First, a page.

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by the Theosophy Trust: Meditation had been a vital dimension of Buddhist practice from the moment it entered China. Tao-an combined a vigorous attempt to secure and meticulously translate accurate texts with an enduring commitment to establish strong foundations for the Buddhist sangha and by spreading meditation exercises amongst the monks. Although serene contemplation was honoured by Confucian scholars and a few Taoists revered some kinds of meditative art, Tao-an and his worthy successors introduced a more consistent and serious range of practices, based on a variety of sacred texts, to the Chinese mind. Yet, although meditation, dhyana, was held to be important, its cultivation was sporadic and uneven, since no school of thought made it the cornerstone of life. Nonetheless, individuals did just that, and gradually China became ripe for a fundamental reorientation of Buddhist thought. Bodhidharma recognized the fertile soil and sowed the seeds of dhyana in it. His successors reaped a fruitful harvest in the cluster of schools gathered together under the name of Ch’an.

Very little is known of Bodhidharma‘s life, in part because few details survive from his time and in part because of the legends which surround him. Having little faith in the capacity of the written text to convey the quintessence of buddhavachana, the Word of Buddha, he did not commit much to writing. As the Ch’an tradition emerged, later writers relied on whatever sources they could find to reconstruct his life. Since he was altogether a mysterious being, these accounts attempted to capture the remarkable spirit of his actions rather than the details which might be found in a clinical biography.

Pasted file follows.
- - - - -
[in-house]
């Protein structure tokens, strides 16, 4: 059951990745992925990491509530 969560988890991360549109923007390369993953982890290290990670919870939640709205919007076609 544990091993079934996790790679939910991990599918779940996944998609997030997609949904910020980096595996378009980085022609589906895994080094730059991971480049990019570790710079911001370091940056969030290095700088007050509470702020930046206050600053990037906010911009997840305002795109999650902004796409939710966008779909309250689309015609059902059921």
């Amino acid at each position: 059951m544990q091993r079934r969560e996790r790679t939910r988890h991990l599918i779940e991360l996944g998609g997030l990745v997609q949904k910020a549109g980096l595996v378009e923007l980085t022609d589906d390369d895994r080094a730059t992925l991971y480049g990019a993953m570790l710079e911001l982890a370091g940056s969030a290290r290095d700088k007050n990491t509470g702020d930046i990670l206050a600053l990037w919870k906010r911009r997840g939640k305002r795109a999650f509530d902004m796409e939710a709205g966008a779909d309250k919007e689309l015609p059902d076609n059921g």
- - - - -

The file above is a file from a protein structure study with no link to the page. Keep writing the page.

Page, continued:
Tradition holds that he was the third son of a South Indian Brahmin of Kanchipuram. His brilliance and exceptional powers of observation convinced him early in life that the ways of the world held nothing worth gaining, and so he became a monk. By the time he had mastered meditation, he saw that Buddhist practice was declining in many regions and he decided to go to China, where, he believed, a fresh infusion of dhyana could quicken Buddhist life. According to tradition, he arrived in China in about 520 C.E., although indirect evidence suggests that he might have reached northern China as much as forty years before. There he trained disciples and launched the Ch’an movement. Ch’an is an abbreviated form of ch’an-na, the Chinese equivalent to dhyana in Sanskrit, jhana in Pali, and later, zen in Japanese.